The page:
The terminals are positioned at multiple CGL locations. After some trial and error, terminals begin with a simple question: “Would you recommend Change Grow Live to friends or family?” From there they dig into satisfaction with staff attitudes, friendliness, and professionalism. At a pace of about 400 responses a month, they get feedback on wait times, accessibility, customer service, the overall environment, and the quality of service. From May through August 2019 they saw a steady increase in their Happy Index. It took a dip in September and October, then enjoyed a positive bounce in November.
Turning Feedback into Services
Minesh said HappyOrNot provides a valuable “indicator of how people are feeling at a given point on a given day.” However, he says, “It’s your responsibility as the manager to examine the trends, find out what made people feel that way, then respond to the feedback.” Doing so has inspired specific improvements.
“We found there were certain days of the week and times when people were less satisfied,” Minesh said. “Negative feedback increased on Thursday afternoons, for example. We were getting a lot of unhappy faces as soon as people walked in the door. We found that people were unhappy because they couldn’t get through to anyone in the morning, since we’re closed Thursday mornings. People had to visit us in person. We began publicising our phone number and put three people on the telephones to answer any queries or questions so people did not have to come in.”
The scores led to adding services, too. “Friday reports also showed a spike in dissatisfaction,” he said, “so we placed a staff member near the terminal to enquire about why a person pressed the red unhappy button. The feedback told us that people wanted more activities on Fridays, so we added morning coffee sessions to allow people to link in. We saw an increase in our positive feedback following this change!”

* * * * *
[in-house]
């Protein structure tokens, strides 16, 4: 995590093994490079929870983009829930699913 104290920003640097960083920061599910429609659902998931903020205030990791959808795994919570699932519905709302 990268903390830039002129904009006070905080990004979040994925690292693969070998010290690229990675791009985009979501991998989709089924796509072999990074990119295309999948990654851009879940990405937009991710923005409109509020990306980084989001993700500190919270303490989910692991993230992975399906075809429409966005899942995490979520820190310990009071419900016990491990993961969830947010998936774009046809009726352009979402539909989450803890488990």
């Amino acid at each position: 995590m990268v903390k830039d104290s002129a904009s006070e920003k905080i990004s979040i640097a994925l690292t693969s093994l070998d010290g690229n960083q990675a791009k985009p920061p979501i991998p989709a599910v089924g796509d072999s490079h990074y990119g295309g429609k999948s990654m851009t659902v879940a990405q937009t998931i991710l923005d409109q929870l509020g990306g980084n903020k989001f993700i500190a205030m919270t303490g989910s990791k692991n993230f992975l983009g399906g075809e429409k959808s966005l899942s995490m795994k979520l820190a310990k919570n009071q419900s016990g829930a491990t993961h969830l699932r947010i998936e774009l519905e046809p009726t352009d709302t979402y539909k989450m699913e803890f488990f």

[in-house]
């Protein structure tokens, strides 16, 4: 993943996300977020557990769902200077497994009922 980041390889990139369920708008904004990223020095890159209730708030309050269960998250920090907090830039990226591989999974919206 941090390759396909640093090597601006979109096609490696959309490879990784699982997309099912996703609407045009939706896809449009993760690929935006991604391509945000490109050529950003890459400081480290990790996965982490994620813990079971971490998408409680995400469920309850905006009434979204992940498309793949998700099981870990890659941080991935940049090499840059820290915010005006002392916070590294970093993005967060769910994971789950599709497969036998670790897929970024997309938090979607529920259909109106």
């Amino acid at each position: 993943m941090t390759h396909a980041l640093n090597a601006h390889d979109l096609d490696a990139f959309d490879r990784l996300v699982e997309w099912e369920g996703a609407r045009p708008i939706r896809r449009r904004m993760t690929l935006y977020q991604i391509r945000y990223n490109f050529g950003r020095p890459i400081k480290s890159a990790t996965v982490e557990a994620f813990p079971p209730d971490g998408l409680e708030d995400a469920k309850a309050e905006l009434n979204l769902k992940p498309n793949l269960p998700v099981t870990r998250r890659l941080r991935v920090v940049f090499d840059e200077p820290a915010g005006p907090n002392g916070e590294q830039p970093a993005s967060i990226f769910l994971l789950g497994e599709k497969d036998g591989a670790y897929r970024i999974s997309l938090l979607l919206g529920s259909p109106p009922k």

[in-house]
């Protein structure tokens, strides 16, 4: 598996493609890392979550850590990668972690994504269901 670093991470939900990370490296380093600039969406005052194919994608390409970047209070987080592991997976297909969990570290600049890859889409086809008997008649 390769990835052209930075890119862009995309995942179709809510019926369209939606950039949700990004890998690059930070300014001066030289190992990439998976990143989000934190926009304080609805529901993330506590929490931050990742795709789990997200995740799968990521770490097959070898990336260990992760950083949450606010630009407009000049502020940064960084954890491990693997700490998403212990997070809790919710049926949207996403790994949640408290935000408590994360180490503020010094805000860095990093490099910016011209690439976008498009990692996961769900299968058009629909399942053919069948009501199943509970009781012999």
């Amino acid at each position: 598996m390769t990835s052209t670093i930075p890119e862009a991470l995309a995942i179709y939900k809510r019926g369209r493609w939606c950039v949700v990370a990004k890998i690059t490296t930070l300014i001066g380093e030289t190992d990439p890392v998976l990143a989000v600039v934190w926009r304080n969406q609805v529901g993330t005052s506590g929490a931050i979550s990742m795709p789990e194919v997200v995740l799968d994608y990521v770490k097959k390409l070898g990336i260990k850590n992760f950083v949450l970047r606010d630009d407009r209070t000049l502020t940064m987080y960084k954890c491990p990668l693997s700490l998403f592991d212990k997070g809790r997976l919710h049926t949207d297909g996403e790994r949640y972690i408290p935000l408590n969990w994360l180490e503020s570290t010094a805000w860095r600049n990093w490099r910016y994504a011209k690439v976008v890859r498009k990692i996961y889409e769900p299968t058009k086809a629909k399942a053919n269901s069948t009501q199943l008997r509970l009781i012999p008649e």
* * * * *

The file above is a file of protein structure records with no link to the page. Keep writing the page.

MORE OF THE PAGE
“We let people know the scores”
Minesh said they share the HappyOrNot reports widely. “We share the data with the team. We discuss them in team meetings which allows people to put their hands up and offer ideas in a group setting. We publicise the results in our reception area so everyone can see we’re serious about improving our services. We let people know the scores, good or bad.”
As a charity, CGL is funded by Councils and being able to quantify satisfaction levels helps when reporting effectiveness to these agencies, Minesh explained. “I’ve used our deployment of HappyOrNot as evidence that we’re gathering user feedback in a different way. We share these scores with commissioners and Care Quality Commission, which regulates healthcare services.”
“Gathering data with the HappyOrNot service demonstrates and complements CGL’s overall dedication to learning from and improving people’s experience with us,” Minesh concluded.
About Change Grow Live
Change Grow Live (CGL) is a nationwide charity that helps tens of thousands of people each day, with the mission to help people change the direction of their lives, grow as individuals, and live life to its full potential.
Funded by councils and local authorities who commission CGL to provide services, including sometime donations from the public, CGL does not operate as a business looking to make a profit. Instead, they focus on making sure that everything they do is to help the people who use their services, and the wider public too.
To learn more about the important services offered by Change Grow Live, visit their website at https://www.changegrowlive.org/.